# Possible Thesis Topics with Oliver Schulte (February 2012)

These topics are in the area of statistical-relational learning, basically machine learning for relational databases. They are presented in descending order of my interest (roughly), so the one I'm keenest on is first. But I'm interested in all these topics and possibly others too, like relating learning to decision-making, planning, and game-playing.
• Multiple Link Analysis. I'm planning to work on problems that involve multiple types of links. One example are social network data where users can engage in different types of activities, like posting on a wall, sending messages, writing testimonials etc. One of the problems I have already worked on is link strength prediction: trying to predict the strength of a friendship given observations of the communication activities between the two friends. Another example would be combining information from searches on Youtube with information from web searches, for example in order to improve the guesses of the search engine as to what may be important for you. I'm looking at Bayes nets with and without hidden features for this problem. A Bayes net with hidden features is essentially equivalent to a multiple matrix factorization problem.

• Inference with Bayes nets for relational data. I am working on a new approach to the difficult problem of how to do inference with Bayes nets when there are cyclic dependencies, as often happens with relational data. For example, suppose that the smoking of Jane predicts the smoking of Jack, which predicts the smoking of Cecile, which predicts the smoking of Jane, where Jack, Jane, and Cecile are all friends with each other. This is a great topic for a Ph.D. thesis, but requires mature math skills, specifically the ability to pursue mathematical conjectures and prove theorems.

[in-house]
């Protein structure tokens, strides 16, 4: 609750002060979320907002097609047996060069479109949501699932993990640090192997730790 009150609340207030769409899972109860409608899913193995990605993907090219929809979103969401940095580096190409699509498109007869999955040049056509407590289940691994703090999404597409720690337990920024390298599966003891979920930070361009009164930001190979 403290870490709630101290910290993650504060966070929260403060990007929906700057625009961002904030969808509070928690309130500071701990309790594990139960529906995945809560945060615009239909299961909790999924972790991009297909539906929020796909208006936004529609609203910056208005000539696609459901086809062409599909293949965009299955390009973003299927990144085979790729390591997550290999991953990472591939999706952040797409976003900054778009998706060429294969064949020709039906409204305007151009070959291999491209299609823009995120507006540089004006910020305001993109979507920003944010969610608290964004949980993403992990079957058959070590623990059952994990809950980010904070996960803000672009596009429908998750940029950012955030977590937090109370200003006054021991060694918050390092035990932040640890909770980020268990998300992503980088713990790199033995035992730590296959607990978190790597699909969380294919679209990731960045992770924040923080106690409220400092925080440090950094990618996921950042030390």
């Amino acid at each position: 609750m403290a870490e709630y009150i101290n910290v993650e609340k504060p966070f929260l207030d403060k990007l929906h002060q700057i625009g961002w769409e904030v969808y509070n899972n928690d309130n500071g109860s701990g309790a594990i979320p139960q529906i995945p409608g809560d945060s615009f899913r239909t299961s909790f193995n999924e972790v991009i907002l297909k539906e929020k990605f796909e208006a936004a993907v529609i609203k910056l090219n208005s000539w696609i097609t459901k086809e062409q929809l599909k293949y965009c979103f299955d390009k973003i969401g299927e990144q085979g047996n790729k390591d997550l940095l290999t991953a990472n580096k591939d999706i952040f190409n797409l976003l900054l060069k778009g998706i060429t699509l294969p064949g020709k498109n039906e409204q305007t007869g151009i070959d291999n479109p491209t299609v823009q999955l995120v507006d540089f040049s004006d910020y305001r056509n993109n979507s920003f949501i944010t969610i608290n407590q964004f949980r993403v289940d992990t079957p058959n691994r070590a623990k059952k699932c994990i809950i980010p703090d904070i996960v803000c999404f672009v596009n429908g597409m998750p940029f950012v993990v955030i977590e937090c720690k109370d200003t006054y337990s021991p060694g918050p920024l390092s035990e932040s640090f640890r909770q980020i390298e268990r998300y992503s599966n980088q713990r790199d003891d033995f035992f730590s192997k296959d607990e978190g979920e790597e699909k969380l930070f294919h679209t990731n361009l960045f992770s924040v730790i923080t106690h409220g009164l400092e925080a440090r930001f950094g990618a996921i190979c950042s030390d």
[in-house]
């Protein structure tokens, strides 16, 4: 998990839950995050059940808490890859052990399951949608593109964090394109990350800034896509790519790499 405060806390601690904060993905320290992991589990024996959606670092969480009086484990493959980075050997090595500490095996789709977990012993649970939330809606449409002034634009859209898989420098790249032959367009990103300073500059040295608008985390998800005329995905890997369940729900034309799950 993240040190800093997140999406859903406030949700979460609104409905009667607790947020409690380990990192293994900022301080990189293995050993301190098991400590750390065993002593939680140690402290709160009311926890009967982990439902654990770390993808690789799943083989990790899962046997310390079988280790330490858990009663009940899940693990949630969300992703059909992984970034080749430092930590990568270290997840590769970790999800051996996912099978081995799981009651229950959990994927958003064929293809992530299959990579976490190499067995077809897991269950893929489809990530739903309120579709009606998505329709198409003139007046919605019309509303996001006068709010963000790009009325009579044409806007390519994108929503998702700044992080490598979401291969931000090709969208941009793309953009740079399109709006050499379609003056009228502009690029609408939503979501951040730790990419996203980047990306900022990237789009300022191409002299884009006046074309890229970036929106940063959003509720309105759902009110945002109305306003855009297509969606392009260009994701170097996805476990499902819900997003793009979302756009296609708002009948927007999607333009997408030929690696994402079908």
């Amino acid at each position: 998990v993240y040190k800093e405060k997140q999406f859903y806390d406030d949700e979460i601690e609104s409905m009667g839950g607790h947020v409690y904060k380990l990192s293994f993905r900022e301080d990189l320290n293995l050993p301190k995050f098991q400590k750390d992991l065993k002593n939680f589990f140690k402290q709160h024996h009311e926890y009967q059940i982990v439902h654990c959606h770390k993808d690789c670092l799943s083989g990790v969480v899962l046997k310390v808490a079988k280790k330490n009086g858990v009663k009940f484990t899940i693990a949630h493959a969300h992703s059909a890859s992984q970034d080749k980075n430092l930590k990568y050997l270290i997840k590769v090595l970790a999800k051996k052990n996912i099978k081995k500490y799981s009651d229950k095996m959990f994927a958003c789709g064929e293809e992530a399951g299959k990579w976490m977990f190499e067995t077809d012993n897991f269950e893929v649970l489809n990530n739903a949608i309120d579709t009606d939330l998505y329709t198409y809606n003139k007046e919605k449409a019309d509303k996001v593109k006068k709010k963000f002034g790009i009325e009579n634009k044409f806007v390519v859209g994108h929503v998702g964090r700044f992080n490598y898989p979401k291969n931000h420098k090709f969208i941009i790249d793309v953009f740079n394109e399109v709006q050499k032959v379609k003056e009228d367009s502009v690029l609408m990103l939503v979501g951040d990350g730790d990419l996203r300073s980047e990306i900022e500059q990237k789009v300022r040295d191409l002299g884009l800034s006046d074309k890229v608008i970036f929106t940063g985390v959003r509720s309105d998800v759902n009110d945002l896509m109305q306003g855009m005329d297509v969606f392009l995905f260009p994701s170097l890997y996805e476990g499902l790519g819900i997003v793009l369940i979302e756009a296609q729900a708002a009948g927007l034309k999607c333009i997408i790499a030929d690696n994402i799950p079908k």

• Link-based classification via combining probabilistic predictions from standard classifiers. This is a new way to upgrade standard classifier models for relational data. For instance, I would like to adapt decision trees and relevance vector machines for link-based classification. Relevance vector machines are a probabilistic version of support vector machines.
• Graphical Models for OLAP. On-line Analytic Processing is a mainstream tool for analyzing complex highly structured data, widely used in the database industry. An important part of the structure are hierarchies, like sales in Hamburg, which are part of sales in Germany, which are part of sales in Europe. I'm interested in developing and learning Bayes nets that can compactly represent statistical patterns at different levels of a hierarchy.
• Combining Bayes nets with recommendation systems. Nonnegative matrix factorization models are among the state-of-the-art methods for recommendation systems. They can be naturally represented as graphical models with latent variables. Typically the main focus is on building a latent variable analysis of the link/rating matrix. The methods we have developed so far deal with observed features, like gender, age, profession of users. The idea is to combine our methods with latent variable analysis to obtain a model of the correlations between observed and latent features.
• Bayes nets for ontologies, the semantic web, and description logic. Ontological hierarchies are essential, widely used structures in knowledge representation. Adding hierarchical information to web pages is a key part of the semantic web. The formal foundation for this is typically description logic. I would like to expand Bayes nets for relational structures to Bayes nets with ontologies, in the spirit of Koller and Pfeffer's P-Classic system. A very nice system for representing ontologies is Protege from Stanford and Manchester Universities. It has a plug-in for adding Bayes nets; a neat project would be to expand the plug-in so it learns a Bayes net for a given T-box and A-box.